“So, Beth, why do you want to be a Geneticist?”
It’s safe to say that my response was met with a fair bit of confusion.
I went on to elaborate and explain that my reason for being there was a means to an end. That I’d be doing post-graduate medicine and a three-year undergraduate degree was my only other way there, so it was a reluctant consolation prize. My academic advisor listened patiently and then smiled and simply said “Well, its my mission that by the end of these three years, you’ll realize that not getting into medicine was the best thing that ever happened to you”.
I nearly laughed at him. But I shrugged and politely replied “I don’t think so”. I hate to admit it, but Neil, you were right!
About halfway through my Genetics degree, my eyes were opened to the world of science and research. How you can make a huge difference in the healthcare world from behind the scenes. After all, the whole reason I wanted to be a clinician was to help people and improve the quality of healthcare as best as I could. So, I was faced with a fork in the road. Both different directions, both different careers, but either of them could lead me to the outcome I wanted.
I graduated in 2018 with a 2:1 in my Bachelors (Hons) degree and went on to receive a Distinction in my Masters in Research degree.
During this year, I applied for five very different PhD projects. I was shortlisted to final stage interviews for all of them, but received some variation of the exerted email I paraphrased above for the first four. My imposter syndrome was at an all-time high. I’d suffered with it all my life without knowing it was a thing that A LOT of us feel! I thought I was the only one who would worry myself sick before exams, interviews and presentations; convincing myself I wasn’t good enough, that I’d fooled these professionals into thinking I knew my stuff and that I was going to flop. Just like my medical school application flopped. Heart racing, sleepless nights, upset stomach – you know what I’m talking about. I’m almost certain that 99.99% (p < 0.05) of us have felt all of the above at some point or another!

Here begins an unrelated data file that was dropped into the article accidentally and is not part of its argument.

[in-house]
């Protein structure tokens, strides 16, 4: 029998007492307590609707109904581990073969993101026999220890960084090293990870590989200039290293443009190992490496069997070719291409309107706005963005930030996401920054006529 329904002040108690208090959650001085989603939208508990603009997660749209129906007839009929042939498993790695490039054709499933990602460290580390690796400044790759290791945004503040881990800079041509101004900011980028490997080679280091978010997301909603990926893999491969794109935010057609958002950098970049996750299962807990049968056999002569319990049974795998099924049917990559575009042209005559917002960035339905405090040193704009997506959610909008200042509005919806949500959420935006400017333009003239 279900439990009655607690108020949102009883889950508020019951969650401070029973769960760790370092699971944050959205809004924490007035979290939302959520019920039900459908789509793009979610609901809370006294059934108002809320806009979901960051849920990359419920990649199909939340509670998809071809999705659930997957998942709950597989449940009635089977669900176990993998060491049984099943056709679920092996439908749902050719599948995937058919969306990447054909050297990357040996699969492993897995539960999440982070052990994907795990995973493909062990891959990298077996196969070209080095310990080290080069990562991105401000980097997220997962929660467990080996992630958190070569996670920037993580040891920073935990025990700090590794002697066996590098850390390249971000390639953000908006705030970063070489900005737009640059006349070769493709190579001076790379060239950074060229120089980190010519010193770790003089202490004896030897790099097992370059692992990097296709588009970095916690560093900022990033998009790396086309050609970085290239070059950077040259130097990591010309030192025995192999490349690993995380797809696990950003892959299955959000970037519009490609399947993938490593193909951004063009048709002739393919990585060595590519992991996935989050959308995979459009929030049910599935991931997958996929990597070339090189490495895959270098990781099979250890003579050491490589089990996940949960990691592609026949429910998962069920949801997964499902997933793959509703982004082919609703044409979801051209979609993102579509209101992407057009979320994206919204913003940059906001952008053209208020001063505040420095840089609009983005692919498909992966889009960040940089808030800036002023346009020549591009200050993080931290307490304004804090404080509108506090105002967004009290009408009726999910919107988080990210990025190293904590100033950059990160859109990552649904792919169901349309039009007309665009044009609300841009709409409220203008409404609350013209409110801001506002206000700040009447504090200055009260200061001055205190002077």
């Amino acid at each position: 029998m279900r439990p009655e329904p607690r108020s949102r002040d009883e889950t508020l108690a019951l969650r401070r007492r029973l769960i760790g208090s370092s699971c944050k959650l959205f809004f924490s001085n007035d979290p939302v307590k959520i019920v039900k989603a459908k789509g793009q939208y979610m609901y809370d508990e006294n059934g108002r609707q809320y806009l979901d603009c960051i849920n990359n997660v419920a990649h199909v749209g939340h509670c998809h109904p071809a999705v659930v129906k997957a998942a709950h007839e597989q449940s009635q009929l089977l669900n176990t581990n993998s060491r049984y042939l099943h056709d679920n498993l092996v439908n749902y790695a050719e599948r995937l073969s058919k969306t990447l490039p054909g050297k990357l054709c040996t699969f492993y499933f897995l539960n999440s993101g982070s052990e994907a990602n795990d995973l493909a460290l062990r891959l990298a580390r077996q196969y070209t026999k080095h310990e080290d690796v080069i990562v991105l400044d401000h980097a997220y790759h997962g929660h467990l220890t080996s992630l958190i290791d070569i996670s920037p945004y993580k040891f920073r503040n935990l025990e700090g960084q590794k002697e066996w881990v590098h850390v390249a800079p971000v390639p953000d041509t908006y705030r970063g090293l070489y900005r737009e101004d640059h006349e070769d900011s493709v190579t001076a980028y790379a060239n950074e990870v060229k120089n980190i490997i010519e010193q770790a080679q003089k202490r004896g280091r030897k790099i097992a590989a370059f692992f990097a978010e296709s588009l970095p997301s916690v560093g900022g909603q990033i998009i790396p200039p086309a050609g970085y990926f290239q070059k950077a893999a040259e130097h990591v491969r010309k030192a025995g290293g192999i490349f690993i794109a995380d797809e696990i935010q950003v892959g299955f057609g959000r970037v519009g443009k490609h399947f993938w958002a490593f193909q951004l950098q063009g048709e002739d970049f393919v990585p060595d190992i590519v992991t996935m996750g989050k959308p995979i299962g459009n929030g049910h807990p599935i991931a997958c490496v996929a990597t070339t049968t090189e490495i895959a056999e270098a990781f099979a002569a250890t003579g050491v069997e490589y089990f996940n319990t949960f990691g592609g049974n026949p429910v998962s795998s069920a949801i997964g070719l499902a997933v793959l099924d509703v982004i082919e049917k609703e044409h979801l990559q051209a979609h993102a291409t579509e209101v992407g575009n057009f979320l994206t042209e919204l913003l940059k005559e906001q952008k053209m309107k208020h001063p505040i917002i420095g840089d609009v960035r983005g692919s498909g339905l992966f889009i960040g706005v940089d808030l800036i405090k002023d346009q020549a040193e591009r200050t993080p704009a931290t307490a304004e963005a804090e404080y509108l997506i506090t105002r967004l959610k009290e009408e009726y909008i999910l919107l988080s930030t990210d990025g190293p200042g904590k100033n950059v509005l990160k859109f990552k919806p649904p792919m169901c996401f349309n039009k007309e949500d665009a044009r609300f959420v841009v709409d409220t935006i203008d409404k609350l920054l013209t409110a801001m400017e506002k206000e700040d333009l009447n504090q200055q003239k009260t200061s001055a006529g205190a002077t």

Low and behold, I was FINALLY offered a PhD project focused around HIV Pharmacology and developing novel methods of quantifying drug concentrations from patient samples.
THANK THE LORD – MUM I’VE MADE IT!
Oh, but small problem. I’ve got no pharmacology experience whatsoever. “What did they see in me?! I’ve fooled them again. I’ve just struck lucky this time. I’m not cut out for this! What was I thinking applying for that?!”
I think by now, you know how my brain works and how it speaks ever so kindly to me. And I’m still battling it every day. Three years into my PhD, I still get those thoughts really frequently. For example, I had to present my work at the 2021 International Workshop on Clinical Pharmacology of HIV, Hepatitis and Other Antiviral Drugs and felt like I was going to have a heart attack before it. But I need to sit and remind myself – I’m here because I’ve earned it.
By my own merit, my own achievements, my own ability and my own work ethic.
Do we really think we can fool people who are experts in their field into hiring us? The criteria they look for doesn’t provide scope for us to breeze into these positions, so why do we find it so hard to believe that we’re capable enough?